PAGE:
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Parsnips have a rather complex taste, similar to carrots, they're sweet but they contain more starch and have a rather earthier and nuttier taste to them.
Store Parsnip root as you would carrots, cool and dry for up to two weeks.
Parsnips, like carrots, may be used in sweet or savory preparations because of their high natural sugar content. Cook diced Parsnips in milk and sugar until tender, then puree, strain and freeze into ice cream. Boil cooked Parsnips until tender, then mash with butter and cream and blue cheese. Sauté sliced Parsnips with onions, tomatoes, and vegetable stock, then blend into soup. Thinly slice Parsnip root, fennel and celery root, then toss with a lemon vinaigrette.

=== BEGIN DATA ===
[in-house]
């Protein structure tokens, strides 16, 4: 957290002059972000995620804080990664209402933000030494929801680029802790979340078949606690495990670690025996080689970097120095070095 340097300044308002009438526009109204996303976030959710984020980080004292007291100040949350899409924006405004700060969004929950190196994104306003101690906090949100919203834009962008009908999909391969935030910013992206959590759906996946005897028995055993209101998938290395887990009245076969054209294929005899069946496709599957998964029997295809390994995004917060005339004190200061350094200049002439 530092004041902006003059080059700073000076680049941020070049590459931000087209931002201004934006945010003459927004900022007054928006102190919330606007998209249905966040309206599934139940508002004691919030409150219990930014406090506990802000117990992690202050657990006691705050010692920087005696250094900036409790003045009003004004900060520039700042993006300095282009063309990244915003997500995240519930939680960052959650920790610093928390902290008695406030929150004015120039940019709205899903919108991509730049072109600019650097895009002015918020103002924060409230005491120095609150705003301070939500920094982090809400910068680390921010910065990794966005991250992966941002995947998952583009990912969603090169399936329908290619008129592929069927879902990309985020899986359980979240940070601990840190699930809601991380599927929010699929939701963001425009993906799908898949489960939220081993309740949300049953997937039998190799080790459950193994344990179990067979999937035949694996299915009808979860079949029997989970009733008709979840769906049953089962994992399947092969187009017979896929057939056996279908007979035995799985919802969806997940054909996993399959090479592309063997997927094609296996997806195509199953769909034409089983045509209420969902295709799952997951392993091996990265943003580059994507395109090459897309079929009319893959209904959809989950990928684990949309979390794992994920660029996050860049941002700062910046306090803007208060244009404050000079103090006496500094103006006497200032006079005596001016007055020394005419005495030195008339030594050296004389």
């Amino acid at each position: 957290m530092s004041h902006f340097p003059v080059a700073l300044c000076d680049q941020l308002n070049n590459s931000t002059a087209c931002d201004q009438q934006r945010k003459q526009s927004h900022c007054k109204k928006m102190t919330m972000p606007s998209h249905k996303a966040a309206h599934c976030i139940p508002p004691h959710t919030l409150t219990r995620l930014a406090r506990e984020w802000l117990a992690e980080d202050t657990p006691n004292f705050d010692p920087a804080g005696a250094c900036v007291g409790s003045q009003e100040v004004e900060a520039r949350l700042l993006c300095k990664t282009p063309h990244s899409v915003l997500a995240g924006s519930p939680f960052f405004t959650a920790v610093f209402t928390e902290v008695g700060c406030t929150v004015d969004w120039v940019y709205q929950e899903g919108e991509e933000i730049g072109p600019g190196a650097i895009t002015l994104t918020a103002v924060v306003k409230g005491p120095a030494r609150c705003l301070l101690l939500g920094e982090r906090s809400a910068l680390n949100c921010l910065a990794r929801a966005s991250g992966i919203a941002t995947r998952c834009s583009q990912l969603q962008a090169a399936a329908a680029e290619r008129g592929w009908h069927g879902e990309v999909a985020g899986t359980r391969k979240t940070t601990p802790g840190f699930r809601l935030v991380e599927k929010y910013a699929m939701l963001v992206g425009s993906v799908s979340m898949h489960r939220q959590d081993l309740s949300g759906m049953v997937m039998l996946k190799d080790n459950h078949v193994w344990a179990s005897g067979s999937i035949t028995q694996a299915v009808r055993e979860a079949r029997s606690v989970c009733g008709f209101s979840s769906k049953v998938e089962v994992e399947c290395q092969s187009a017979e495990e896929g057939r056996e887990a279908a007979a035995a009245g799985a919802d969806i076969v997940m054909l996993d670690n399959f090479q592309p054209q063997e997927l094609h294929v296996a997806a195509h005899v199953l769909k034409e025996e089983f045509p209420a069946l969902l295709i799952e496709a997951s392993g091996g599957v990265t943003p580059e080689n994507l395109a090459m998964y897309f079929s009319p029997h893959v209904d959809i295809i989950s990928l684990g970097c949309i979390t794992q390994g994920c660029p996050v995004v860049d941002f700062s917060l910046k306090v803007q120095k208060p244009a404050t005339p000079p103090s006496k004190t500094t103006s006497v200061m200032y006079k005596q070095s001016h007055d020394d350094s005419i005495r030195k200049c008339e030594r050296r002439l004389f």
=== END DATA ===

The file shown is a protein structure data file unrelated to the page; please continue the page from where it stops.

Oven Roasted Parsnips with Thyme
- 2-3 pounds parsnips washed
- 2 tbsp olive oil
- 2 tbsp fresh thyme finely chopped
- Salt and pepper to taste
Preheat the oven to 375 degrees F.
Slice the parsnips diagonally to about 1/4 inch thick and place them in a bowl.
Add the olive oil, thyme, salt and pepper and toss well making sure the parsnips are well coated.
Transfer to a baking sheet and place in the oven.
Bake until they start to become golden brown around the edges and easily poked with a sharp knife.
Serve at once.
Parsnips are a good source of folate, potassium and vitamin C. They also contain fiber, which is beneficial for digestion.